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This year, The Lawyer’s annual ranking of the largest UK law firms by turnover is available as an interactive, digital benchmarking tool. For the first time this will allow you to manipulate each data set against the metrics of your choice.
Freshfields has been appointed as the legal adviser to the Electricity Generating Authority of Thailand for phase one of the privatisation of its thermal power plants. Shares in the privatised power companies are expected to be floated initially on the Thai stock market in 1997. Freshfields will be coordinating the work from its office in Bangkok.
Hong Kong silk bankrupted by damages granted leave to appeal to Privy Council
Former Hong Kong barrister Michael Ford has been granted leave to appeal to the Queen's Privy Council over a £30,000 damages award that was obtained against him by former clients.
Ford, who is receiving pro-bono advice from Irwin Mitchell senior partner Michael Napier, commercial litigation partner Ellen Yee-Man Windsor and barrister Lord Thomas of Gresford QC, was bankrupted by the events following a 1992 explosion at a Hong Kong power station.
Ford represented the China Light and Power Corporation and Exxon Corporation after their jointly-owned hydrogen plant exploded killing two engineers and injuring 19 staff.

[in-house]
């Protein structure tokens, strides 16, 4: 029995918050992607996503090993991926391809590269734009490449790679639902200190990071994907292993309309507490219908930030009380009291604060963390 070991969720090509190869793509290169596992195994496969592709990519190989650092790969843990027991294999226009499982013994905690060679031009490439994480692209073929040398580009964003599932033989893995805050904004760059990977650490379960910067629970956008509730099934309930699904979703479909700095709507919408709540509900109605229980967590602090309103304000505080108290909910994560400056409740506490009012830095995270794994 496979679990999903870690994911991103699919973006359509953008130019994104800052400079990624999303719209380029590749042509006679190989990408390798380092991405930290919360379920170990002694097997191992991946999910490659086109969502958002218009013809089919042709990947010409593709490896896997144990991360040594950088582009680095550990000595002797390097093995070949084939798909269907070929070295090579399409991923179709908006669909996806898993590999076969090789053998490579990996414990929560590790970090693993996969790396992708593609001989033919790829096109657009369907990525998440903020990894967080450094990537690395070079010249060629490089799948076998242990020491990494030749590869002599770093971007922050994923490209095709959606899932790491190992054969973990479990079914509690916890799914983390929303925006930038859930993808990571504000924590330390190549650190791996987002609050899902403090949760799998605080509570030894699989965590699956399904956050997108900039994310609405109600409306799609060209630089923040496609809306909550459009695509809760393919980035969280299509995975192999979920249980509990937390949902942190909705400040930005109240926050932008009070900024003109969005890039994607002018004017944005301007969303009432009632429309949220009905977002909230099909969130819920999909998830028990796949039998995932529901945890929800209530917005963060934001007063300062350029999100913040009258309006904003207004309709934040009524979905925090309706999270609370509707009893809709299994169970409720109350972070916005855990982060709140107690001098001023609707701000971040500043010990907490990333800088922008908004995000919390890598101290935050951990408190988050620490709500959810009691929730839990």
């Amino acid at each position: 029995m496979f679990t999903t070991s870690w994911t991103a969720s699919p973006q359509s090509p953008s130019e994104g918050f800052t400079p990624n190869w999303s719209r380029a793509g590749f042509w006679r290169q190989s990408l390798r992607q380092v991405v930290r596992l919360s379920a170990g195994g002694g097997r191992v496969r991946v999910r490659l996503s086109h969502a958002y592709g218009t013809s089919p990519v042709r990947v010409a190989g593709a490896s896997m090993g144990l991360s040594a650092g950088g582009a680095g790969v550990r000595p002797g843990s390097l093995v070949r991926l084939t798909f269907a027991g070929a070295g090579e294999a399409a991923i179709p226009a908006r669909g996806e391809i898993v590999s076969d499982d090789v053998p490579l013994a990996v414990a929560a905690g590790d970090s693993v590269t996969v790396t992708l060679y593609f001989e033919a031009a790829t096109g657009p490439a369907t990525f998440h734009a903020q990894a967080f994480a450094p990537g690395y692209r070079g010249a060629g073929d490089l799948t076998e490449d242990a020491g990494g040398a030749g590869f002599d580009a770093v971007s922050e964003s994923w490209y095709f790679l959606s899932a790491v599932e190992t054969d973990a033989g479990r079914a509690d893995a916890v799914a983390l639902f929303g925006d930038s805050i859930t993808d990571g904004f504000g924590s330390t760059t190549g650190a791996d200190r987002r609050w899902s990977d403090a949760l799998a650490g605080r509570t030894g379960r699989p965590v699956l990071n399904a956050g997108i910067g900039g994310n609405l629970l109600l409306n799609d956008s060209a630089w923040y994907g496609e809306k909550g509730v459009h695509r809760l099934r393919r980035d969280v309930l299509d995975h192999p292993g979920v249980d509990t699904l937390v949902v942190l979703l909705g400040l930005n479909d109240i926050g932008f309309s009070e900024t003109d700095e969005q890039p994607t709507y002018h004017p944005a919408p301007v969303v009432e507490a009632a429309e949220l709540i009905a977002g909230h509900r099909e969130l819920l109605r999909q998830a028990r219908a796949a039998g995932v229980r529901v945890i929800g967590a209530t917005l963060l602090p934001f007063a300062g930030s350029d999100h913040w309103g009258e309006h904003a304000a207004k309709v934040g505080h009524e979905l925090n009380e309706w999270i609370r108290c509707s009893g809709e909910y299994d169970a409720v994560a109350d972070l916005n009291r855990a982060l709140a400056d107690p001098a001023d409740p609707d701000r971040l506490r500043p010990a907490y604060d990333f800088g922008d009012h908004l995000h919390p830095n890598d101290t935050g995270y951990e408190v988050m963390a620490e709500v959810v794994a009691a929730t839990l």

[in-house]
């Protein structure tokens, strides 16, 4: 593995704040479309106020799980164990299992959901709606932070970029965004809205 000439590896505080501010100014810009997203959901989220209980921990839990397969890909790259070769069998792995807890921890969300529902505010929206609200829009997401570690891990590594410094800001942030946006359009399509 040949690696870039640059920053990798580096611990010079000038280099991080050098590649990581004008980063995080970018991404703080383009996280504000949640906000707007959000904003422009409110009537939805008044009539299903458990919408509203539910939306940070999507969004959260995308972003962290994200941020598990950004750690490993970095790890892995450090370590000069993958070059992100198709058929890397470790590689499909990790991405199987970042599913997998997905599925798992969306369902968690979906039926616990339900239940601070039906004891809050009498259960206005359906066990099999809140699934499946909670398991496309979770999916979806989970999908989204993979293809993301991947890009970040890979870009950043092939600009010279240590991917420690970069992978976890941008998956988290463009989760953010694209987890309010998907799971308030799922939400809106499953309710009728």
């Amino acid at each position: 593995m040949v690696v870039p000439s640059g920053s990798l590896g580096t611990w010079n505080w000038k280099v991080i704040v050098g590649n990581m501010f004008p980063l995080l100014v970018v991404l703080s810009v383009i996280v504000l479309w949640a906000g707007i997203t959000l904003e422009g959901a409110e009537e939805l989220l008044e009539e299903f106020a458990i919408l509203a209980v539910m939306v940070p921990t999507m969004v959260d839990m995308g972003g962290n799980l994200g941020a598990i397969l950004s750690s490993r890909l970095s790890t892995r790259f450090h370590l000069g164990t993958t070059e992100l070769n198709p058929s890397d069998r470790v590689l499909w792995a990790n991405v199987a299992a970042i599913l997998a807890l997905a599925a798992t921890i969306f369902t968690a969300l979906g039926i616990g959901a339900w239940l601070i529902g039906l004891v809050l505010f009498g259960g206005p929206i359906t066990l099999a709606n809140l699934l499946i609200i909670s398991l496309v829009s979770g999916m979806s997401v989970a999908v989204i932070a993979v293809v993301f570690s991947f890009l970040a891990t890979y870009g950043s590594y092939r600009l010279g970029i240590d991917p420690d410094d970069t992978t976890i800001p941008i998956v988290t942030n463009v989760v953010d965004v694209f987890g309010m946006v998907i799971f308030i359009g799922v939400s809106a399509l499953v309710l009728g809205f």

He was seeking advice from the local and the English Bar Council over the instructions that China Light and Power were giving him when he was sacked by them.
CLP then went on to sue Ford in the Hong Kong High Court for the cost of a publicity campaign to counter allegations of a cover-up of the explosion, details of which had allegedly been contained in confidential evidence retained by the barrister.
Both parties appealed the decision in the Hong Kong Appeal Court, with CLP arguing that the damages awarded were too low. Both appeals were dismissed.
Now the Privy Council has allowed an appeal, although there is a race against time because the council will cease to have jurisdiction over Hong Kong after the Chinese take over on 1 July 1997. However, Ford's team is hopeful the case will come to court in the next two or three months.
Ford, who is back in England, is also suing CLP parent company Exxon and its attorney, in a US court, for damages to his reputation arising from the affair.